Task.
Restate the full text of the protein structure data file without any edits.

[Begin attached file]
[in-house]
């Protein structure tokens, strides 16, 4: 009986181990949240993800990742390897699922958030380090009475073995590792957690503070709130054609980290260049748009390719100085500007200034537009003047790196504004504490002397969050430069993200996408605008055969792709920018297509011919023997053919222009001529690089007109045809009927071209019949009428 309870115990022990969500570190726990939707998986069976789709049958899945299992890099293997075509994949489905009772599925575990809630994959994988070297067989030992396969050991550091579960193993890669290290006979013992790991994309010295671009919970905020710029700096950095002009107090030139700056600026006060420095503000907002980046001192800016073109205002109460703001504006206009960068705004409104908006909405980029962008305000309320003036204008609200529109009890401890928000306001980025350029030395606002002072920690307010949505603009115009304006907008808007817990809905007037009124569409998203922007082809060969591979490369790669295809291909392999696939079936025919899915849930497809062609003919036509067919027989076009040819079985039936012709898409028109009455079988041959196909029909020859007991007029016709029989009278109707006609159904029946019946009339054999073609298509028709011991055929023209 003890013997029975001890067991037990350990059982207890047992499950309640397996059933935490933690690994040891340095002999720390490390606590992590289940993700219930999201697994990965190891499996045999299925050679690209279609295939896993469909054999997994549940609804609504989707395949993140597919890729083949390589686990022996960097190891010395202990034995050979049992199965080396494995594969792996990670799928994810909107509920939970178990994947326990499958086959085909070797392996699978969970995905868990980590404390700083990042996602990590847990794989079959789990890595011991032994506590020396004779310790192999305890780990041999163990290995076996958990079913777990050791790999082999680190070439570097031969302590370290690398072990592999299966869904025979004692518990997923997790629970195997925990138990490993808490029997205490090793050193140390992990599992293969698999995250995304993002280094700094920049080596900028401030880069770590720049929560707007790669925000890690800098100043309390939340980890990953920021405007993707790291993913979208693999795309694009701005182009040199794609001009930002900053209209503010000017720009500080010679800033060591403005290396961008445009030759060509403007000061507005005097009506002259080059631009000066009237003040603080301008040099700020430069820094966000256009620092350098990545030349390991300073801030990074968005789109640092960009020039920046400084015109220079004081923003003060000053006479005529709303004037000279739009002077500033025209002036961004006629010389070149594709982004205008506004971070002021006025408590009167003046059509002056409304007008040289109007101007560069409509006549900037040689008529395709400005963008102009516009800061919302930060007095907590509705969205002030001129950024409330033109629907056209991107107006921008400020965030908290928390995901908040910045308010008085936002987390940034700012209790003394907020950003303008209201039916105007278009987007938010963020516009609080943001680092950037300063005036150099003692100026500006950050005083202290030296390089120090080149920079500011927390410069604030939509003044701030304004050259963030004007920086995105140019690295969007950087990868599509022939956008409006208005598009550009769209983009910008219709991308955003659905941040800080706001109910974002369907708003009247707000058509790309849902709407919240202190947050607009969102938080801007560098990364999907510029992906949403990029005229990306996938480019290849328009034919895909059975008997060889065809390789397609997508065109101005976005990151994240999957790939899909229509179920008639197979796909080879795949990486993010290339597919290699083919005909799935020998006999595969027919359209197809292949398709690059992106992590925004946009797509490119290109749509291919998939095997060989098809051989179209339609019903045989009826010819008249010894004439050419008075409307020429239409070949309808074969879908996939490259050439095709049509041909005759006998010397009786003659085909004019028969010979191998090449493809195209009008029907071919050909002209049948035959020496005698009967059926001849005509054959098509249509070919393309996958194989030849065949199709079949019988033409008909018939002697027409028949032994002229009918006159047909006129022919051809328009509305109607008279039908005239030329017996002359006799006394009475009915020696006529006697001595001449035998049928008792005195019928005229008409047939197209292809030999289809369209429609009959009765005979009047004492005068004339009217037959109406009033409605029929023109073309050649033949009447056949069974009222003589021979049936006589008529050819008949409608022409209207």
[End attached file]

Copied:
[in-house]
């Protein structure tokens, strides 16, 4: 009986181990949240993800990742390897699922958030380090009475073995590792957690503070709130054609980290260049748009390719100085500007200034537009003047790196504004504490002397969050430069993200996408605008055969792709920018297509011919023997053919222009001529690089007109045809009927071209019949009428 309870115990022990969500570190726990939707998986069976789709049958899945299992890099293997075509994949489905009772599925575990809630994959994988070297067989030992396969050991550091579960193993890669290290006979013992790991994309010295671009919970905020710029700096950095002009107090030139700056600026006060420095503000907002980046001192800016073109205002109460703001504006206009960068705004409104908006909405980029962008305000309320003036204008609200529109009890401890928000306001980025350029030395606002002072920690307010949505603009115009304006907008808007817990809905007037009124569409998203922007082809060969591979490369790669295809291909392999696939079936025919899915849930497809062609003919036509067919027989076009040819079985039936012709898409028109009455079988041959196909029909020859007991007029016709029989009278109707006609159904029946019946009339054999073609298509028709011991055929023209 003890013997029975001890067991037990350990059982207890047992499950309640397996059933935490933690690994040891340095002999720390490390606590992590289940993700219930999201697994990965190891499996045999299925050679690209279609295939896993469909054999997994549940609804609504989707395949993140597919890729083949390589686990022996960097190891010395202990034995050979049992199965080396494995594969792996990670799928994810909107509920939970178990994947326990499958086959085909070797392996699978969970995905868990980590404390700083990042996602990590847990794989079959789990890595011991032994506590020396004779310790192999305890780990041999163990290995076996958990079913777990050791790999082999680190070439570097031969302590370290690398072990592999299966869904025979004692518990997923997790629970195997925990138990490993808490029997205490090793050193140390992990599992293969698999995250995304993002280094700094920049080596900028401030880069770590720049929560707007790669925000890690800098100043309390939340980890990953920021405007993707790291993913979208693999795309694009701005182009040199794609001009930002900053209209503010000017720009500080010679800033060591403005290396961008445009030759060509403007000061507005005097009506002259080059631009000066009237003040603080301008040099700020430069820094966000256009620092350098990545030349390991300073801030990074968005789109640092960009020039920046400084015109220079004081923003003060000053006479005529709303004037000279739009002077500033025209002036961004006629010389070149594709982004205008506004971070002021006025408590009167003046059509002056409304007008040289109007101007560069409509006549900037040689008529395709400005963008102009516009800061919302930060007095907590509705969205002030001129950024409330033109629907056209991107107006921008400020965030908290928390995901908040910045308010008085936002987390940034700012209790003394907020950003303008209201039916105007278009987007938010963020516009609080943001680092950037300063005036150099003692100026500006950050005083202290030296390089120090080149920079500011927390410069604030939509003044701030304004050259963030004007920086995105140019690295969007950087990868599509022939956008409006208005598009550009769209983009910008219709991308955003659905941040800080706001109910974002369907708003009247707000058509790309849902709407919240202190947050607009969102938080801007560098990364999907510029992906949403990029005229990306996938480019290849328009034919895909059975008997060889065809390789397609997508065109101005976005990151994240999957790939899909229509179920008639197979796909080879795949990486993010290339597919290699083919005909799935020998006999595969027919359209197809292949398709690059992106992590925004946009797509490119290109749509291919998939095997060989098809051989179209339609019903045989009826010819008249010894004439050419008075409307020429239409070949309808074969879908996939490259050439095709049509041909005759006998010397009786003659085909004019028969010979191998090449493809195209009008029907071919050909002209049948035959020496005698009967059926001849005509054959098509249509070919393309996958194989030849065949199709079949019988033409008909018939002697027409028949032994002229009918006159047909006129022919051809328009509305109607008279039908005239030329017996002359006799006394009475009915020696006529006697001595001449035998049928008792005195019928005229008409047939197209292809030999289809369209429609009959009765005979009047004492005068004339009217037959109406009033409605029929023109073309050649033949009447056949069974009222003589021979049936006589008529050819008949409608022409209207």